Labour Force Survey, August 2014
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Employment was little changed in August and the unemployment rate remained at 7.0%.
Compared with 12 months earlier, employment increased by 81,000 (+0.5%), mostly in part-time work. Over the same period, the total number of hours worked was virtually unchanged.
In August, employment fell among youths aged 15 to 24 and women aged 25 to 54. At the same time, it increased among men aged 25 to 54.
Provincially, employment declined in Alberta and in Newfoundland and Labrador, while it increased in Nova Scotia and New Brunswick.
There were fewer people employed in wholesale and retail trade, as well as transportation and warehousing. There were gains in construction, in professional, scientific and technical services and in public administration.
The number of private sector employees decreased in August, while self-employment rose.
Employment losses among youths and women aged 25 to 54
In August, employment decreased by 20,000 among youths aged 15 to 24, and their unemployment rate was little changed at 13.4%. On a year-over-year basis, employment for this group was virtually unchanged.
Employment declined by 18,000 among women aged 25 to 54 in August, and their unemployment rate was little changed at 5.6%. Compared with 12 months earlier, their employment was down 44,000 (-0.8%).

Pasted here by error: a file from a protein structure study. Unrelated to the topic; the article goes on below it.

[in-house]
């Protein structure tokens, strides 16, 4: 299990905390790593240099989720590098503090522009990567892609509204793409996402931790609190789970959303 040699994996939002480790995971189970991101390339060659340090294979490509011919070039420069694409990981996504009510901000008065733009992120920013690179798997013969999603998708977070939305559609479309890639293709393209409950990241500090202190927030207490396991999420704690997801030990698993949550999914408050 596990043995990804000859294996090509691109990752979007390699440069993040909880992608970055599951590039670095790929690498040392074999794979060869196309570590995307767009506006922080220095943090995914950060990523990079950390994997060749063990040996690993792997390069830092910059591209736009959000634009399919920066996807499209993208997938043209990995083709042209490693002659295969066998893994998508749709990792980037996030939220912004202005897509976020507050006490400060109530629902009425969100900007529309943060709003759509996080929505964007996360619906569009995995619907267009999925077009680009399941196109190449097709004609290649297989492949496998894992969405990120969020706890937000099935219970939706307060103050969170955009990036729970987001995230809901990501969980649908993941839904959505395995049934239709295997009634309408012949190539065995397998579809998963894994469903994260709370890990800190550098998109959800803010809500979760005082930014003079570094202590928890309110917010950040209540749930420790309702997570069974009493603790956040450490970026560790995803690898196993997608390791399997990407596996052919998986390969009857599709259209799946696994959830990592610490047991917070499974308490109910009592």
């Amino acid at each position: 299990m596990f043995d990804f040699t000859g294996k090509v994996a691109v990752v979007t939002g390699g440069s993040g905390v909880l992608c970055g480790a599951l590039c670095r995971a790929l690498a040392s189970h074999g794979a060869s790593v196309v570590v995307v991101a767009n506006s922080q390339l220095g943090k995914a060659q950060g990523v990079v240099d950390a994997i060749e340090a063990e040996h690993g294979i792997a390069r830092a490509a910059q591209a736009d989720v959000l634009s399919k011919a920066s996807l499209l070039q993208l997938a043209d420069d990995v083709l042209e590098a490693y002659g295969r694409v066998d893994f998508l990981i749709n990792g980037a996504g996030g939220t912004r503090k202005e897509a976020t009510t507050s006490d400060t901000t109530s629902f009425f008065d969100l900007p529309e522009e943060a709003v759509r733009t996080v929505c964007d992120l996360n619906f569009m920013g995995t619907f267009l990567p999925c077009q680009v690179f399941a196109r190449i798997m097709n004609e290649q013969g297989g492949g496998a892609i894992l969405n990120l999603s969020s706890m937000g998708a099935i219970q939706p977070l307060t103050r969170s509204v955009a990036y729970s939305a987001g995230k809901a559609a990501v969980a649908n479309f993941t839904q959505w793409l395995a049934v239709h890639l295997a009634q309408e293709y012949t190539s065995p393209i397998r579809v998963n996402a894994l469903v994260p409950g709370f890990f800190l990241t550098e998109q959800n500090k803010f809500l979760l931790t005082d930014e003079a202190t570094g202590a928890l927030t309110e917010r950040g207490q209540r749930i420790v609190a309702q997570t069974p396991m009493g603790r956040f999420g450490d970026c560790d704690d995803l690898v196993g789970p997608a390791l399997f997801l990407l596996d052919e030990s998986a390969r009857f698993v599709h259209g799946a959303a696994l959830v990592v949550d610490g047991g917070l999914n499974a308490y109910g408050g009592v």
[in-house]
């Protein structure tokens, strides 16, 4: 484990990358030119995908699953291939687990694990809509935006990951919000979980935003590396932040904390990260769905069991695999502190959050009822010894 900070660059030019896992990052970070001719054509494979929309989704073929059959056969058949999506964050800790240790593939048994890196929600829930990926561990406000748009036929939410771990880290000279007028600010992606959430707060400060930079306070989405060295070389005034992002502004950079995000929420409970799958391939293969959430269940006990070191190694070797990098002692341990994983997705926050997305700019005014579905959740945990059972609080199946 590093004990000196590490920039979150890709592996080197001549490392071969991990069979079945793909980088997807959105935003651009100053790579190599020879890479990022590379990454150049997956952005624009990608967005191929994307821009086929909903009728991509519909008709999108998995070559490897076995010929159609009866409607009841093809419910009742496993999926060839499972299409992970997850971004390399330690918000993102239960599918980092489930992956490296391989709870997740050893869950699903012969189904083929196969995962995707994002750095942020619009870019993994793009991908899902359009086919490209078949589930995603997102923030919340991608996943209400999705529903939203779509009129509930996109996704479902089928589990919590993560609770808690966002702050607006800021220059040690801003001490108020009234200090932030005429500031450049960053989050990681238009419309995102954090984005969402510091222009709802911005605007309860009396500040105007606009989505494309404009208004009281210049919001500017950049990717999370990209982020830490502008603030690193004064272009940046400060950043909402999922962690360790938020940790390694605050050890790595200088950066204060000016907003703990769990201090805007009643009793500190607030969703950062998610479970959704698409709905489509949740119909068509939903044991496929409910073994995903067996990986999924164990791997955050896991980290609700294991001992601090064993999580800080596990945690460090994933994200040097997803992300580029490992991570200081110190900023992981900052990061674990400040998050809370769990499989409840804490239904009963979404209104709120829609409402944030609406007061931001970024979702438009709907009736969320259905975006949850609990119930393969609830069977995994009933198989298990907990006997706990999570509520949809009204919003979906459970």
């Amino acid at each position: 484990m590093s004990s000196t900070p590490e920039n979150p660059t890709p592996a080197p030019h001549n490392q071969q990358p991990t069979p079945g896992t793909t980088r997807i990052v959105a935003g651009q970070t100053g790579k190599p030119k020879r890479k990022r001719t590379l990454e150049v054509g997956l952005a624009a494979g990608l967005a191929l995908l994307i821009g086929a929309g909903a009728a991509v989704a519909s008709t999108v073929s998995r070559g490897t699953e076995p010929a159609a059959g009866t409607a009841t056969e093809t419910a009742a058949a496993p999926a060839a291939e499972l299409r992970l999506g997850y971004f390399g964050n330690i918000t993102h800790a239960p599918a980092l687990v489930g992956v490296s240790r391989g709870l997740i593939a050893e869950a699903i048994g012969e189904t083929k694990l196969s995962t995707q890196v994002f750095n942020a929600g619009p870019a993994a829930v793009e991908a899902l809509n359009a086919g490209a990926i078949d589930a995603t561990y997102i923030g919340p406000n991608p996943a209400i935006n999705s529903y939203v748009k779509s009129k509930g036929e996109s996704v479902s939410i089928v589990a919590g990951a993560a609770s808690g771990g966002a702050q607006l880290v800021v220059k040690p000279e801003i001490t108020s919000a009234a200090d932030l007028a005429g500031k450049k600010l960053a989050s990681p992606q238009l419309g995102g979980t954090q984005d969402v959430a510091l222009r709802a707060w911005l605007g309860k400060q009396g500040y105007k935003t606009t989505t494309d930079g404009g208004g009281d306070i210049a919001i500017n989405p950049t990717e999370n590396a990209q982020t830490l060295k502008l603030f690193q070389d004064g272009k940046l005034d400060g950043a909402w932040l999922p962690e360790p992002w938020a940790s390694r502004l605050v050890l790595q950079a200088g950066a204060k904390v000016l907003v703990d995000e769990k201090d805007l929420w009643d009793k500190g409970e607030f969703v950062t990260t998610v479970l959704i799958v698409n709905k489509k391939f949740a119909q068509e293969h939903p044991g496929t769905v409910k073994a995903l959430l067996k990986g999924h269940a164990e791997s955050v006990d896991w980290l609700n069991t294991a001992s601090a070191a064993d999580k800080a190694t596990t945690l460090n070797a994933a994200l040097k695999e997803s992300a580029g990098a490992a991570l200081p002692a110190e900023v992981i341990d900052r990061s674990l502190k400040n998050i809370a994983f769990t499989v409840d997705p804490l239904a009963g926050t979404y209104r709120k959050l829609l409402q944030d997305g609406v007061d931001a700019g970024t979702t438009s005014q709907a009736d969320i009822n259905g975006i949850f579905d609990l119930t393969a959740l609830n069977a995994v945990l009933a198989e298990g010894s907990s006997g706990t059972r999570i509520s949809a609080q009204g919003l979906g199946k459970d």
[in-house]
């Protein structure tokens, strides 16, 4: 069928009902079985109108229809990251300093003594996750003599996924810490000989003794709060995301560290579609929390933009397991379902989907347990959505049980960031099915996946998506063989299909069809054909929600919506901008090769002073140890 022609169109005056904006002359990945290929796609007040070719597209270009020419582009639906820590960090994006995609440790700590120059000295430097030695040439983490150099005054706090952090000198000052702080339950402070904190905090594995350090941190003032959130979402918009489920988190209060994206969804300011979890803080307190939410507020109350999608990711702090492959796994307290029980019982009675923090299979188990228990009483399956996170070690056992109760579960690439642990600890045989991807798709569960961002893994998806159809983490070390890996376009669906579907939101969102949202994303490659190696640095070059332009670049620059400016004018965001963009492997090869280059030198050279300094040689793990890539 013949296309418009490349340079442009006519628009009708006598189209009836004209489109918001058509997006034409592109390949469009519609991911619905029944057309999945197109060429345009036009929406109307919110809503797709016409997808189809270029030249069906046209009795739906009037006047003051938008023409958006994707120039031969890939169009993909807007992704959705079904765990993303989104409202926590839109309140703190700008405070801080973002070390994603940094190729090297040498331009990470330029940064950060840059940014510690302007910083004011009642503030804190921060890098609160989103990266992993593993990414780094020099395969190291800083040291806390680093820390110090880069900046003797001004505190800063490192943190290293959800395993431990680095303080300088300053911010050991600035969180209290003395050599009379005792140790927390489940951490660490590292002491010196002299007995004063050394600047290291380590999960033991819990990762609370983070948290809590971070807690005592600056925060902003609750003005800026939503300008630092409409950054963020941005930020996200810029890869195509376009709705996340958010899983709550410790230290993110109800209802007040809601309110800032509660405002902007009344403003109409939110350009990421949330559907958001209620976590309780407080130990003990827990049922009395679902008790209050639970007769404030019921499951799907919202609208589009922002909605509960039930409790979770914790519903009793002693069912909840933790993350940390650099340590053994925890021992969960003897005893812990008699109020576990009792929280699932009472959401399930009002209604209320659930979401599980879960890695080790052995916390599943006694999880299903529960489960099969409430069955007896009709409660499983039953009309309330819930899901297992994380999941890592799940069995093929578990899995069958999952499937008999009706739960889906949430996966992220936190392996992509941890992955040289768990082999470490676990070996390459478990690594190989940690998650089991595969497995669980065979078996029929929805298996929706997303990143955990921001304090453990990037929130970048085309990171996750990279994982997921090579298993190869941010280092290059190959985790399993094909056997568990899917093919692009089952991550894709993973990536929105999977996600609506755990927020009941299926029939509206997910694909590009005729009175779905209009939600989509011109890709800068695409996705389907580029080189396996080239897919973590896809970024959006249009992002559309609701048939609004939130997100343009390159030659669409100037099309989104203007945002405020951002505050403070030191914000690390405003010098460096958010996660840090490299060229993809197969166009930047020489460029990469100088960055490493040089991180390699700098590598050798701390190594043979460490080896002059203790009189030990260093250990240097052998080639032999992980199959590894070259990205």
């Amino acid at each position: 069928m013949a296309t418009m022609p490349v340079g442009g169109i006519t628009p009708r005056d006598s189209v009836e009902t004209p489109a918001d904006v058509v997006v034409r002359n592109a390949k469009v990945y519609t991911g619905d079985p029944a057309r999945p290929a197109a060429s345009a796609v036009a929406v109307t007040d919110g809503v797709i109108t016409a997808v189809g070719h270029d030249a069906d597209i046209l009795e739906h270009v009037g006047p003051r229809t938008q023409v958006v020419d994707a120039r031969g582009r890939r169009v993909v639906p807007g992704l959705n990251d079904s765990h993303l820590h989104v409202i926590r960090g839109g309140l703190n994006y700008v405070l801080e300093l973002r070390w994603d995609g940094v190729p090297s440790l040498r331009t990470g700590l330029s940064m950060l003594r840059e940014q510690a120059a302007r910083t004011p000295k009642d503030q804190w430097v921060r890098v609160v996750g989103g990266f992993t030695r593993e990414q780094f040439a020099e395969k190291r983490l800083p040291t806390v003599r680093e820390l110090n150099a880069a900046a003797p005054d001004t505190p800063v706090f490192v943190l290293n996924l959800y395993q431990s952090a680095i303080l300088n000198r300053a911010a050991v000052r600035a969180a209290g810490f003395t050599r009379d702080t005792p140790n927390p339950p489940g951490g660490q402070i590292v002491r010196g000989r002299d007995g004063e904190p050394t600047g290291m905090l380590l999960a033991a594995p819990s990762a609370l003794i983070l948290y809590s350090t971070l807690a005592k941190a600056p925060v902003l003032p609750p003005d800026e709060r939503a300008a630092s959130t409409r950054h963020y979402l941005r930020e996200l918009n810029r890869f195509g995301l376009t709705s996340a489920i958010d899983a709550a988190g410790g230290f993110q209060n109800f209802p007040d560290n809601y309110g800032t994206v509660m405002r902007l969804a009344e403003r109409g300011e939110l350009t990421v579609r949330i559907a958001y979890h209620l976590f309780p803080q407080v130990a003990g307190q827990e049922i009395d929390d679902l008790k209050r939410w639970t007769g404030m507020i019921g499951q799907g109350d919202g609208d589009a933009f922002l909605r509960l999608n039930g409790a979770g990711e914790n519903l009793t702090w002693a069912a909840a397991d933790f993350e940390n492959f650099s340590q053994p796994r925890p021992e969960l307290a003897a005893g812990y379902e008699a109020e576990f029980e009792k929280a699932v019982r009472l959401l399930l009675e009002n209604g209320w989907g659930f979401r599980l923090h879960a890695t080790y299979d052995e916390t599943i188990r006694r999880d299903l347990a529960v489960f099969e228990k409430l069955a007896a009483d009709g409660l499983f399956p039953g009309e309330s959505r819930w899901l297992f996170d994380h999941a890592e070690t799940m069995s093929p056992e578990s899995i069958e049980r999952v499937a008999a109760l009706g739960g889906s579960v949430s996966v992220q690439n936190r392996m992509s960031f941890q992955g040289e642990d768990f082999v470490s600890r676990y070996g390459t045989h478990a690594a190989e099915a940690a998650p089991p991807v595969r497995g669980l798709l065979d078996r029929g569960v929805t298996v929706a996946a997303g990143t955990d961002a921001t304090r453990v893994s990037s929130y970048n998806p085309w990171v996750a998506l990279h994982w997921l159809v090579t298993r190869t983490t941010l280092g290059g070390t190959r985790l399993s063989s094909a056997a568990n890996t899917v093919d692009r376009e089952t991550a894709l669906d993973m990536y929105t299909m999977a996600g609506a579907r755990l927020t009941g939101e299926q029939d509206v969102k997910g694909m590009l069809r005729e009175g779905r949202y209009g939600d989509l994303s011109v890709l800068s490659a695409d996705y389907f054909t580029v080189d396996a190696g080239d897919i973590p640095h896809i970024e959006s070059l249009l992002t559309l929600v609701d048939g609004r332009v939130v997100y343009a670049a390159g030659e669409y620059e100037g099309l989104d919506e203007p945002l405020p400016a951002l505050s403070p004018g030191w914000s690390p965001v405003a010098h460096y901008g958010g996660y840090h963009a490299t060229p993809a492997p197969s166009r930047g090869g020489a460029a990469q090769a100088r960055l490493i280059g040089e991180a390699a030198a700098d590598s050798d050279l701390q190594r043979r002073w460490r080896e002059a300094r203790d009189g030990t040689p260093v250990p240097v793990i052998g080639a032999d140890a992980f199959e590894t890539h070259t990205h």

In August, employment increased by 36,000 among men aged 25 to 54, pushing their unemployment rate down 0.2 percentage points to 6.1%. On a year-over-year basis, employment among this group rose 40,000 (+0.6%), with most of the increase occurring in August.
Employment was little changed among men and women aged 55 and older in August and their unemployment rate was 6.0%. Compared with 12 months earlier, employment for this group grew by 88,000 (+2.6%), all the result of growth in the population of those aged 55 and older.
In Alberta, employment fell by 13,000 in August and the unemployment rate was little changed at 4.9%. Despite this decline, employment in Alberta rose by 38,000 (+1.7%) compared with 12 months earlier, the fastest growth rate of any province.
Employment in Newfoundland and Labrador declined by 2,100 in August, and the unemployment rate rose by 1.1 percentage points to 13.5%. On a year-over-year basis, employment in the province was down 7,900 (-3.4%), with most of the losses occurring since January.
Employment in Nova Scotia increased by 3,900 in August, and the unemployment rate fell 0.6 percentage points to 8.8%. Despite the increase in August, employment in Nova Scotia was down 9,000 (-2.0%) compared with a year earlier.
In New Brunswick, the number of people working increased by 3,600 and the unemployment rate declined 1.3 percentage points to 8.7%. On a year-over-year basis, employment in the province was virtually unchanged.